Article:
Para disfrutarse y también cuidarse: Digital Intimacy and Wellbeing in Pandemic-era Livestreams

¡Maldito Coronavirus! - Mapping Latin American Musical Responses to the Pandemic Moment - Daniel Margolies

Daniel Margolies [+-]
Virginia Wesleyan University
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Daniel Margolies is Professor and Chair of the History Department at Virginia Wesleyan University. He is the author of Henry Watterson and the New South: The Politics of Empire, Free Trade, and Globalization (University Press of Kentucky, 2006) and Spaces of Law in American Foreign Relations: Extradition and Extraterritoriality in the Borderlands and Beyond, 1877-1898 (University of Georgia Press, 2011); editor of Companion to Harry S. Truman (Wiley-Blackwell, 2012) and co-editor (with Umut Özsu, Maïa Pal, and Ntina Tzouvala) of The Extraterritoriality of Law: History, Theory, Politics (Politics of Transnational Law) (Routledge, 2019). Margolies has written numerous history articles on a wide array of subjects as well as interdisciplinary studies of Mexican migrant music and articles and essays on cultural sustainability and other aspects of Texas-Mexican conjunto music. His article “Latino Migrant Music and Identity in the Borderlands of the New South,” was awarded the 2010 Carl Bode Award for Outstanding Article in the Journal of American Culture in 2009 by the American Culture Association. Margolies has been a Fulbright Senior Scholar at Sogang University in Seoul, Korea, a Faculty Fellow at the American Center for Mongolian Studies in Ulaanbaatar, and twice a Visiting Scholar at the Center for the Study of Law and Society at the University of California-Berkeley. He is founder and Artistic Director of the Festival of Texas Fiddling, which features son huasteco and Tejano music, and is an advising consultant to the Guadalupe Cultural Arts Center for the annual Tejano Conjunto Festival in San Antonio. More information is at DanMargolies.com.
J.A. Strub [+-]
University of Texas, Austin
J.A. Strub is a dissertator in ethnomusicology at the University of Texas at Austin. His research focuses on questions of community pedagogy and participatory culture in música huasteca. J.A's writings on music, foodways, urban studies and participatory democracy have been featured in the Atlantic, CityLab, the Nation, Edible Queens, Democracy Journal, StarChefs Magazine, and publications by the Roosevelt Institute, the Russel Sage Foundation, and the Walt Whitman Forum on Culture. He has presented at various conferences including the Fourth International Conference on Participatory Budgeting, Frontiers of Democracy 2016, El 13ro Encuentro de Son Jarocho, Son Huasteco, Huapango, Fandango, y Trovada, and the virtual Sounds of the Pandemic Conference. Strub has been awarded grants by the Rainwater Foundation, the Bruno Salazar Network, the William H. Macaulay Opportunities Fund, and the Goldsmith Foundation. He is a development consultant for Mexico Beyond Mariachi, a teaching arts and traditional music research organization based in New York City, and is the founder of the Foro de Cultura Huapanguera en Texas, a showcase of huapango music, regional gastronomy, and scholarship on the culture of migration. Strub is an avid listener and active performer of traditional and vernacular Latin American musics, including son jarocho, son huasteco, vallenato, salsa and timba.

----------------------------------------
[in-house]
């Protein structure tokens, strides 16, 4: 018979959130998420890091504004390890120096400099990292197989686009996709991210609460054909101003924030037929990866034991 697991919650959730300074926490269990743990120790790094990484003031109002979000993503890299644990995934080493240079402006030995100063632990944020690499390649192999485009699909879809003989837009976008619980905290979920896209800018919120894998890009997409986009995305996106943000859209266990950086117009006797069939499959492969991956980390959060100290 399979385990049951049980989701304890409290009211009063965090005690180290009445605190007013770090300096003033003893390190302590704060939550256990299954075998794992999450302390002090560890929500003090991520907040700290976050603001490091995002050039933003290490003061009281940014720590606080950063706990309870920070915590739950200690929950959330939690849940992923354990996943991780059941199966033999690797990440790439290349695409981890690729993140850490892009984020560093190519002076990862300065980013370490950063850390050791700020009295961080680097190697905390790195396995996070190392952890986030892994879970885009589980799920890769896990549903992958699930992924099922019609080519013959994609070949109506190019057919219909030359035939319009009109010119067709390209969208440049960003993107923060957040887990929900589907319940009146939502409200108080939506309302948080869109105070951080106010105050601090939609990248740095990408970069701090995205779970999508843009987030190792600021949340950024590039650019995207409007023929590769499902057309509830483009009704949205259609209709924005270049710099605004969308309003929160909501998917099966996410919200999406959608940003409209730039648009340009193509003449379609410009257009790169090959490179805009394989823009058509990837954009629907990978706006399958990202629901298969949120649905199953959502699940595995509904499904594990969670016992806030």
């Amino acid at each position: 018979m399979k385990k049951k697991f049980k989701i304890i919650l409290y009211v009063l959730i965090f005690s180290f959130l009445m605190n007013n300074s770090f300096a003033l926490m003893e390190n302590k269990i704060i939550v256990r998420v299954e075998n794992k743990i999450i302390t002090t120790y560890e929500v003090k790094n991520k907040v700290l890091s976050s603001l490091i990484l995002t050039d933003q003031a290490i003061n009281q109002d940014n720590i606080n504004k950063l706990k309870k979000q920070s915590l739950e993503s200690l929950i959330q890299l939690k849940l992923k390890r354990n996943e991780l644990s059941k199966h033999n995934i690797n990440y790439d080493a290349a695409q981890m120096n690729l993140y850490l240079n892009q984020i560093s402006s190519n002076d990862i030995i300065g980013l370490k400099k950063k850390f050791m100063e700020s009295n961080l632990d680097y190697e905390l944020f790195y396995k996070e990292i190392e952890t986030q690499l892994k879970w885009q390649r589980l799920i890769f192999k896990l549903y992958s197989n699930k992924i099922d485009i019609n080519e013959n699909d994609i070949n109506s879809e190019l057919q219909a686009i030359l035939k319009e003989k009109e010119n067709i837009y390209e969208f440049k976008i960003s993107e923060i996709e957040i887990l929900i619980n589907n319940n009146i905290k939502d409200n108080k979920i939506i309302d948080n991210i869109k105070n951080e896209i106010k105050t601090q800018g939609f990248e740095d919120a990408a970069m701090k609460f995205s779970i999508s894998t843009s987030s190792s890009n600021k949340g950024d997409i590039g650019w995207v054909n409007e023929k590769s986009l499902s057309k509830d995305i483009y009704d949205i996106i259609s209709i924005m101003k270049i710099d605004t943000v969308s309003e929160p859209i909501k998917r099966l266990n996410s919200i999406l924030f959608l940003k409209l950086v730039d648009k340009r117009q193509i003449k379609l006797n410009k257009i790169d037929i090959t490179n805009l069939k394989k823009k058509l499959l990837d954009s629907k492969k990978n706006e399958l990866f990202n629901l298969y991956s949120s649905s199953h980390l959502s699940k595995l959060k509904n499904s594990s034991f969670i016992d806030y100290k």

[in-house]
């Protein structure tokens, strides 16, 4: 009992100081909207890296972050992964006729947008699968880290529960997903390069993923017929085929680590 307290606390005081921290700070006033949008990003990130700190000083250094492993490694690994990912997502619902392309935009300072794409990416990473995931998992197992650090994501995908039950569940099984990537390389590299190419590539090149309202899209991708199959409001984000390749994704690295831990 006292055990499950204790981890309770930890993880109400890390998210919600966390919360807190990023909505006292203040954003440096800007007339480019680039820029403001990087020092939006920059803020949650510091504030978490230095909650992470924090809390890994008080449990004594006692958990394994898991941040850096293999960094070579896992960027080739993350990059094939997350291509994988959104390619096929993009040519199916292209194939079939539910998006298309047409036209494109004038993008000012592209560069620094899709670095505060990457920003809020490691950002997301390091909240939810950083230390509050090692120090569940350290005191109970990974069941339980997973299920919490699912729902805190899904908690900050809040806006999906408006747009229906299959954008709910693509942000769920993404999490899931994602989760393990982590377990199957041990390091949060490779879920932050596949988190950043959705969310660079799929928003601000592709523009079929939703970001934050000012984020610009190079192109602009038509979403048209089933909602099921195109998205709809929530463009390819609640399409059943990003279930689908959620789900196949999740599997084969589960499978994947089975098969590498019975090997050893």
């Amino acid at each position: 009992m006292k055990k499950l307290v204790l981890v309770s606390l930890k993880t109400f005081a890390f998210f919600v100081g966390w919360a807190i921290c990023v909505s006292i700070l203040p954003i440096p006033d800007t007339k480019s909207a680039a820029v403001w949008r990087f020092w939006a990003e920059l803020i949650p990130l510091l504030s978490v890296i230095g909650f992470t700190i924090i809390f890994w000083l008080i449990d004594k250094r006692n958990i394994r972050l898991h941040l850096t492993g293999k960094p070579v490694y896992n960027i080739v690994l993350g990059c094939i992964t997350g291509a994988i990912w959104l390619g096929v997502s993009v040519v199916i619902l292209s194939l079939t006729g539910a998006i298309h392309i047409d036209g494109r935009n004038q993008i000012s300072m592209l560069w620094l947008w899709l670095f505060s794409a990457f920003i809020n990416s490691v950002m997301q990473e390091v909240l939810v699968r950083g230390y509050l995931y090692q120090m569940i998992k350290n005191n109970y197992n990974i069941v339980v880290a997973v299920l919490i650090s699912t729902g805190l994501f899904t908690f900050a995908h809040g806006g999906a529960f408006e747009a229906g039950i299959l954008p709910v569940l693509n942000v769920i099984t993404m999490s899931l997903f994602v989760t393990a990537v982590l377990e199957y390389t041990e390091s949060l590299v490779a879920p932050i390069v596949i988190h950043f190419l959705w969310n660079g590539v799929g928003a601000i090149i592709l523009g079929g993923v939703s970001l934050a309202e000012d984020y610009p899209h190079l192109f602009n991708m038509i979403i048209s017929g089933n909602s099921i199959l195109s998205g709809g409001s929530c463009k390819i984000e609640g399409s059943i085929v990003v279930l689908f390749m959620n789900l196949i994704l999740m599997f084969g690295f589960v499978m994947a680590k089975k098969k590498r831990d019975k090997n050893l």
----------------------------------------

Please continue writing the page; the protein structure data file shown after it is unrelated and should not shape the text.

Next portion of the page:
Description

This chapter looks at questions of digital intimacy and well-being in the context of pandemic-time video streams and the communities that have arisen around them. In particular, it examines the social dynamics of regularized video-queue streams on three YouTube channels that specialize in música huasteca, a music-and-dance tradition from a geo-cultural region in central Mexico with a significant diaspora in the southern United States. The chapter describes how a digitally-mediated social infrastructure initially developed to serve a community in diaspora readily scaled to address the need for connection during the early stages of the pandemic. It examines a new genre of livestreams by huasteco trios, huapango dance contests, and how the practice of improvisation in son huasteco generated a voluminous repertory of new verses that speak to the coronavirus moment and contributed to setting norms for sanitary behavior by framing hygienic precautions as a form of collective care. It features interviews with content creators, artists, and active participants in the virtual huapango communities the authors term the cyber-Huasteca that has manifested around the YouTube channels GaVBroadcast, QuerrequeFilms, and Cotorro Huasteco.

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Citation

Margolies, Daniel; Strub, J.A.. Para disfrutarse y también cuidarse: Digital Intimacy and Wellbeing in Pandemic-era Livestreams. ¡Maldito Coronavirus! - Mapping Latin American Musical Responses to the Pandemic Moment. Equinox eBooks Publishing, United Kingdom. Sep 2024. ISBN 9781000000000. https://www.equinoxpub.com/home/view-chapter/?id=43038. Date accessed: 03 Dec 2022 doi: 10.1558/equinox.43038. Sep 2024

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